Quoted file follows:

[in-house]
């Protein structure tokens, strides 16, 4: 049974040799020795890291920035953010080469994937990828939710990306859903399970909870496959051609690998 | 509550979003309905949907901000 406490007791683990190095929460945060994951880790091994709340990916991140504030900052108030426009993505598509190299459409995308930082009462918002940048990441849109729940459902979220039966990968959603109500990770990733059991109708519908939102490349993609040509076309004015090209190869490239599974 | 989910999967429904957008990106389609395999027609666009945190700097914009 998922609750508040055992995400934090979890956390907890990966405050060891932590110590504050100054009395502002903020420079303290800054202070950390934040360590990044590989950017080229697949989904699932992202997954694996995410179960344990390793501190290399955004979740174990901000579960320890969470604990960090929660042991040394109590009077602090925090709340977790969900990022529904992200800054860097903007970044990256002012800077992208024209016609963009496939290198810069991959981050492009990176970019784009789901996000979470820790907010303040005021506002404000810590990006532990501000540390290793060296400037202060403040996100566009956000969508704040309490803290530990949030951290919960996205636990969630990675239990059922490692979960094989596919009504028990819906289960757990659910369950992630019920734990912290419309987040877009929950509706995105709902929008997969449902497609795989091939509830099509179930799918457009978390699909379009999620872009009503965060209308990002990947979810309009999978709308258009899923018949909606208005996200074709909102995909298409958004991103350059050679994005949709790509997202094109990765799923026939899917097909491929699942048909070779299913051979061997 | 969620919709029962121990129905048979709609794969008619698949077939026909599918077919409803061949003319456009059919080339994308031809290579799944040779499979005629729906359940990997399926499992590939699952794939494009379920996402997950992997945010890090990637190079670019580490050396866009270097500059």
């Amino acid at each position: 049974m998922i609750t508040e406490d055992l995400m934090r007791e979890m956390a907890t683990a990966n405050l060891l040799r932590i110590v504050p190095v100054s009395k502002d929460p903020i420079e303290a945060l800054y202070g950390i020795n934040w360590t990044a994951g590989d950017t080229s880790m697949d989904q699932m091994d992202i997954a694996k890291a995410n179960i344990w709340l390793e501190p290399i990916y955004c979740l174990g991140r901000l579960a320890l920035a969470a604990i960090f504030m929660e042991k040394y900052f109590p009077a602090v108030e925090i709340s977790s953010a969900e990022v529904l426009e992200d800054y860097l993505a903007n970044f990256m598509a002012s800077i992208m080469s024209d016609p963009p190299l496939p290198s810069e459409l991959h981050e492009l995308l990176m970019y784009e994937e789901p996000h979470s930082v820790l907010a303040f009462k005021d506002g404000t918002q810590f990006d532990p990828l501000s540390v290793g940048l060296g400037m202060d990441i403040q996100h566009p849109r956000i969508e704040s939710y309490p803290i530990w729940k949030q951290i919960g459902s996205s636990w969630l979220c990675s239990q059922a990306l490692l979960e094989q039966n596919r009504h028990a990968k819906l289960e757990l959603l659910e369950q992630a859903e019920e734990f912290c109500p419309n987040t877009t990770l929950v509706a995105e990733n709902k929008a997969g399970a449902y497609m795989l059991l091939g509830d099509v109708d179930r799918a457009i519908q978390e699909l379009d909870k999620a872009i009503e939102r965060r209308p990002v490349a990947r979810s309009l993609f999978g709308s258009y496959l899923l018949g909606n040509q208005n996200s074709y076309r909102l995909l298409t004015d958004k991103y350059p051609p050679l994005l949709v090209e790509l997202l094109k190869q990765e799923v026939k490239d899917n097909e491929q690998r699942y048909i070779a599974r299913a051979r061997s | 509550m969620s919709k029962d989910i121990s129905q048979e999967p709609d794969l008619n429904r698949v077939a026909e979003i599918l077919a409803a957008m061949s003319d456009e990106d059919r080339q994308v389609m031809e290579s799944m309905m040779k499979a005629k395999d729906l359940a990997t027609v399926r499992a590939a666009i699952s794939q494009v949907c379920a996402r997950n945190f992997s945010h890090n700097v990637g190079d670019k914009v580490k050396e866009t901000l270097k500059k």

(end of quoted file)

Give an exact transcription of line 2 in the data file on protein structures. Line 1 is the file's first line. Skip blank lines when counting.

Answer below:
């Protein structure tokens, strides 16, 4: 049974040799020795890291920035953010080469994937990828939710990306859903399970909870496959051609690998 | 509550979003309905949907901000 406490007791683990190095929460945060994951880790091994709340990916991140504030900052108030426009993505598509190299459409995308930082009462918002940048990441849109729940459902979220039966990968959603109500990770990733059991109708519908939102490349993609040509076309004015090209190869490239599974 | 989910999967429904957008990106389609395999027609666009945190700097914009 998922609750508040055992995400934090979890956390907890990966405050060891932590110590504050100054009395502002903020420079303290800054202070950390934040360590990044590989950017080229697949989904699932992202997954694996995410179960344990390793501190290399955004979740174990901000579960320890969470604990960090929660042991040394109590009077602090925090709340977790969900990022529904992200800054860097903007970044990256002012800077992208024209016609963009496939290198810069991959981050492009990176970019784009789901996000979470820790907010303040005021506002404000810590990006532990501000540390290793060296400037202060403040996100566009956000969508704040309490803290530990949030951290919960996205636990969630990675239990059922490692979960094989596919009504028990819906289960757990659910369950992630019920734990912290419309987040877009929950509706995105709902929008997969449902497609795989091939509830099509179930799918457009978390699909379009999620872009009503965060209308990002990947979810309009999978709308258009899923018949909606208005996200074709909102995909298409958004991103350059050679994005949709790509997202094109990765799923026939899917097909491929699942048909070779299913051979061997 | 969620919709029962121990129905048979709609794969008619698949077939026909599918077919409803061949003319456009059919080339994308031809290579799944040779499979005629729906359940990997399926499992590939699952794939494009379920996402997950992997945010890090990637190079670019580490050396866009270097500059």